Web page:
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VW plans to grow green plants

Blue thinking: VW has promised to make its factories more eco-friendly, in line with its cars.

Volkswagen targets 25 per cent improvement in factory eco-impact by 2018

30 Dec 2011

EUROPE’S biggest car-maker, Volkswagen, has committed to slicing the environmental impact of its factories by 25 per cent in six years because, it says, that will deliver a competitive advantage.

The Think Blue. Factory program – an extension of the Think Blue program to improve factory efficiency and promote environmentally friendly motoring – will apply to energy consumption, waste volumes, air-borne emissions, water consumption and carbon dioxide emissions from VW’s passenger car plants around the world by 2018.

VW passenger car board member for production and logistics Hubert Waltl said VW plants had already made major gains in efficiency and productivity.

“However, we are going a step further: by 2018, we intend to make production at all our plants 25 per cent more environmentally compatible," he said.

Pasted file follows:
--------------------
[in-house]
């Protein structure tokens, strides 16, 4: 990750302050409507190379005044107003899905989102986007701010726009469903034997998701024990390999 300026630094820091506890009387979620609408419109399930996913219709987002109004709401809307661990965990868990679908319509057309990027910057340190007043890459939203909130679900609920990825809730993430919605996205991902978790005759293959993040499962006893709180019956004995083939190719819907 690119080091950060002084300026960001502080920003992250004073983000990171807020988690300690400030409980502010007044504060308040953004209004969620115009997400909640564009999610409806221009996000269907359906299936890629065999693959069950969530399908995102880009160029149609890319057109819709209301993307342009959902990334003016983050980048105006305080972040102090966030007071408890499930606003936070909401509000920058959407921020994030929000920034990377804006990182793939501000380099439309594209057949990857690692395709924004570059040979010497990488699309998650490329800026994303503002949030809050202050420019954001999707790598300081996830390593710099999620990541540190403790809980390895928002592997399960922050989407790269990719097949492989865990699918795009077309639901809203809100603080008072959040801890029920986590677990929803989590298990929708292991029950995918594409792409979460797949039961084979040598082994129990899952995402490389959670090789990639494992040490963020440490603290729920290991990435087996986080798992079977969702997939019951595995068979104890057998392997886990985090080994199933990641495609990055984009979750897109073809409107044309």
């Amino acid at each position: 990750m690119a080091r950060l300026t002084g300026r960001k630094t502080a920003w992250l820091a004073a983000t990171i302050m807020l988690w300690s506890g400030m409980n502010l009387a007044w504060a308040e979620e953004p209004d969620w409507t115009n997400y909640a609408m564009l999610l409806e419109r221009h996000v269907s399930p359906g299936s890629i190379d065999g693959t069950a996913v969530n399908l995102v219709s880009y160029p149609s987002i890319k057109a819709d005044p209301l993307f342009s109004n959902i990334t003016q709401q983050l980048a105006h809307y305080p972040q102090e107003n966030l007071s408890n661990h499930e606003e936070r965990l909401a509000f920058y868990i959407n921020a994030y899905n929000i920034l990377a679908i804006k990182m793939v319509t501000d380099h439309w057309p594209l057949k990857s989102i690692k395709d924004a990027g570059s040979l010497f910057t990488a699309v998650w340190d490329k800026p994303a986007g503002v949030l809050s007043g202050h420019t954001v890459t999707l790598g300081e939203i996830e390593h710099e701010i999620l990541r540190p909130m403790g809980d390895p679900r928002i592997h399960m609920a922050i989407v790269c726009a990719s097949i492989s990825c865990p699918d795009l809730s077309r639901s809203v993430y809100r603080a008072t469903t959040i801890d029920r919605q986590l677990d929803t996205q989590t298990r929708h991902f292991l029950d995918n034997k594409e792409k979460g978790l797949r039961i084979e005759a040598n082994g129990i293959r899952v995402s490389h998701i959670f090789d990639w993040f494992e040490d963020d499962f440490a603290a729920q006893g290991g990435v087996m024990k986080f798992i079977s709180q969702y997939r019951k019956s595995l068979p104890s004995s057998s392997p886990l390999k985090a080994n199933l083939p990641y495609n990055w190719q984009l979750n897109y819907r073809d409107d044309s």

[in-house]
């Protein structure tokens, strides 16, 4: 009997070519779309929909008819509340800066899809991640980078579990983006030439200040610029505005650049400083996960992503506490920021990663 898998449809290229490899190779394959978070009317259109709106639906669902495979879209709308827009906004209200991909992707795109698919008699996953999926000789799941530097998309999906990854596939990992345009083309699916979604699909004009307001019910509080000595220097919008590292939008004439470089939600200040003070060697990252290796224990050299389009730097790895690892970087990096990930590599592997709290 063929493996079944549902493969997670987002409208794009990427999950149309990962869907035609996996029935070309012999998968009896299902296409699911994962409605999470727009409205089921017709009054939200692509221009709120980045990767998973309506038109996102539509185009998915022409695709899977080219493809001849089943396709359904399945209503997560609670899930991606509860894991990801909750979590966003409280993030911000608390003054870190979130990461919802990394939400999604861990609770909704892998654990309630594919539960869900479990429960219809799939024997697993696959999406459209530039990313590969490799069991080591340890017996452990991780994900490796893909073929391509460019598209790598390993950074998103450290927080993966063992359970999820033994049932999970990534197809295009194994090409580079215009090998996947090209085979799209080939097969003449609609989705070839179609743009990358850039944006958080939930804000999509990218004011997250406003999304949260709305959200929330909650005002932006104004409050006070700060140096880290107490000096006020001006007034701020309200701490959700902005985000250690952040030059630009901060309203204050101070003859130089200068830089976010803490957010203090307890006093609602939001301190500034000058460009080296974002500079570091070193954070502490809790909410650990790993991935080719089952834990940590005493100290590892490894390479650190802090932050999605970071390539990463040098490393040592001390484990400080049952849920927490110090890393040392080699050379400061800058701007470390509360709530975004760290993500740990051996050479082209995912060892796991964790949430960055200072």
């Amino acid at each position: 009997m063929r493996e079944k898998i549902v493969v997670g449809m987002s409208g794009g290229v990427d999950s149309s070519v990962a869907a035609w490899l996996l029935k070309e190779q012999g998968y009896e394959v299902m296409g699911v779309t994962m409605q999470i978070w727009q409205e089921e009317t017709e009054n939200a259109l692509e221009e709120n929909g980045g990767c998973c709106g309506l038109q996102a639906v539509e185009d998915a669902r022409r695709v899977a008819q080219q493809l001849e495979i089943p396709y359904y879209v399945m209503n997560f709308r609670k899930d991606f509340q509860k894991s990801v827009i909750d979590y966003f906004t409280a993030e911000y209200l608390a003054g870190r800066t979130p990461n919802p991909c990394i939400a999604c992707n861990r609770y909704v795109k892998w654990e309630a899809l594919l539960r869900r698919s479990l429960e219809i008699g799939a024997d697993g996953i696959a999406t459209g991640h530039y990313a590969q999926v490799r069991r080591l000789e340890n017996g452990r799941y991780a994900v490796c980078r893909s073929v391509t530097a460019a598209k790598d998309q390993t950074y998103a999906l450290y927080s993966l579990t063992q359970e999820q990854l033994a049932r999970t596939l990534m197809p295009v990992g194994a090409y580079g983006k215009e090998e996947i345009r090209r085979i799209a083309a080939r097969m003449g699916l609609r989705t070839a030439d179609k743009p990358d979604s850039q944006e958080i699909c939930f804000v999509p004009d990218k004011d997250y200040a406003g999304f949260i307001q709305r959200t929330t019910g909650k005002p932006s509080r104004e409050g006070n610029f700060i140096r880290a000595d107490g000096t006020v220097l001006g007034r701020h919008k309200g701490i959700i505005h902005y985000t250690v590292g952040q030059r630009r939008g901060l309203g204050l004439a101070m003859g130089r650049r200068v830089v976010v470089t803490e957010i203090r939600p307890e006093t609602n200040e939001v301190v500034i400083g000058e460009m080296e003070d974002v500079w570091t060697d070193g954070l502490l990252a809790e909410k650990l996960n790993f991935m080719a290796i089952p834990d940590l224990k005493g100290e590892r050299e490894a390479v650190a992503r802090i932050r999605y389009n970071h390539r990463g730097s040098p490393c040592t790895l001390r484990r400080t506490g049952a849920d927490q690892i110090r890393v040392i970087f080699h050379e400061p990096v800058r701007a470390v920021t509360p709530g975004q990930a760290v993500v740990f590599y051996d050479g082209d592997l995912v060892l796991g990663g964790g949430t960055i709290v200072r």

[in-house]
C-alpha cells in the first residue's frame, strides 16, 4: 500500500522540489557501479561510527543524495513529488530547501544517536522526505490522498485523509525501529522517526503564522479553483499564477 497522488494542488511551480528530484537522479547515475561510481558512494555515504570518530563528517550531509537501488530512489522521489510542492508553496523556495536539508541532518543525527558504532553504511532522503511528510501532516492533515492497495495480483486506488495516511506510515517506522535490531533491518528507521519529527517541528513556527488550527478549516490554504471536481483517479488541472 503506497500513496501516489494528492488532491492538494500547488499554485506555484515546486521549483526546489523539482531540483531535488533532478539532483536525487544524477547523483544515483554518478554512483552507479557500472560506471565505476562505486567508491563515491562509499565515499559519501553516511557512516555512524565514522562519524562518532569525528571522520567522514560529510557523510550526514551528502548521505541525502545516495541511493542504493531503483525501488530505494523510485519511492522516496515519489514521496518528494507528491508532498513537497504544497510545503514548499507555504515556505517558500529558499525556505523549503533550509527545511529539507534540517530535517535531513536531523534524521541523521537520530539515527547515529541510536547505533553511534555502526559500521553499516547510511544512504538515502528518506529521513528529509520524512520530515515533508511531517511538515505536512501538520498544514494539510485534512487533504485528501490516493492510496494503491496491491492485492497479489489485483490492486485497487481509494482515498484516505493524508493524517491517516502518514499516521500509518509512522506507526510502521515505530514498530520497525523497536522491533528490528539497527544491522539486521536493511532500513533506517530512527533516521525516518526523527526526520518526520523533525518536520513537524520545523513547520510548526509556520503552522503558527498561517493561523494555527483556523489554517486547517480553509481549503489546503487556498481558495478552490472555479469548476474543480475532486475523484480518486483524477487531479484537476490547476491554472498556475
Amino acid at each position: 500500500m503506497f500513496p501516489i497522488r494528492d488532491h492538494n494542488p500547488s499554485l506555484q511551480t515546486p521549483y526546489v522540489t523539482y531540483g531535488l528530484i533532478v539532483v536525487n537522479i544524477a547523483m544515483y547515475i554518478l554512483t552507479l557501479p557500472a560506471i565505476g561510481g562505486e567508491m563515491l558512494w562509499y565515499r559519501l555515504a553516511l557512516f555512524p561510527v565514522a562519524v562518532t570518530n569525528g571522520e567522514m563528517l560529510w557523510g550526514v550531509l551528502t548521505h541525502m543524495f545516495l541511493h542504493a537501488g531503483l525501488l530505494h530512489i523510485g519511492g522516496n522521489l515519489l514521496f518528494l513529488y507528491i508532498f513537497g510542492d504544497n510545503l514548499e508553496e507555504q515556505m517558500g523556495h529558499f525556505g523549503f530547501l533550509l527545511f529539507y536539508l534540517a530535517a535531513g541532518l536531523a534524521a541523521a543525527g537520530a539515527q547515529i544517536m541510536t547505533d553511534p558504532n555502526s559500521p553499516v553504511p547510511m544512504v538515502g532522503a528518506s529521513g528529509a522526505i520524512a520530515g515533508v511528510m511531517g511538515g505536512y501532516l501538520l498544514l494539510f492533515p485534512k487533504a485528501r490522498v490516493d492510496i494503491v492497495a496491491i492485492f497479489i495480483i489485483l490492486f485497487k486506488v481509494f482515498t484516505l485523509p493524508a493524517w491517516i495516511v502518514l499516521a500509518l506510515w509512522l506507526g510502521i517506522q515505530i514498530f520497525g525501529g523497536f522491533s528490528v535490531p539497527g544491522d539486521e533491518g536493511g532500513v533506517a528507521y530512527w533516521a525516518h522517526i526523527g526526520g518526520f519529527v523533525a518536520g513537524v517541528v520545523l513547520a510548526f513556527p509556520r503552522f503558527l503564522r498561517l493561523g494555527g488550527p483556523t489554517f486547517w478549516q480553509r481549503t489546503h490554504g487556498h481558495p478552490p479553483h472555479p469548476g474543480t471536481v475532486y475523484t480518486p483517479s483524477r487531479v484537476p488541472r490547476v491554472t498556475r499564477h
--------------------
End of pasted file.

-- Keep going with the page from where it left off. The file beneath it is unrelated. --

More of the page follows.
The cuts will be based on 2010 levels, using measurements such as megawatt-hours per vehicle produced, waste volumes and water consumption.

VW board member in charge of components, Werner Neubauer, said VW was pursuing a clear strategy that pooled all environmental activities at its plants around the world.

"Sustainable, efficient production is a clear competitive advantage," he said.

VW claims its new Chattanooga plant in the United States is one of the most eco-friendly car factories in the world, with energy-saving and waste-conservation measures.

To highlight the new program, VW plans to reward notable environmental gains in energy consumption reduction by honouring plants at a Volkswagen Energy Cup on an annual Think Blue. Factory day.

In May, environmental activist group Greenpeace attacked VW for overstating its green credentials, saying the German company activity lobbied against CO2 emissions cuts and fell short of rivals in reducing greenhouse gas emissions of its products.

It said that between 2006 and 2009, VW decreased its average emissions per kilometre by 7.8 per cent, while BMW and Toyota cut emissions by 18 per cent and 14 per cent respectively.

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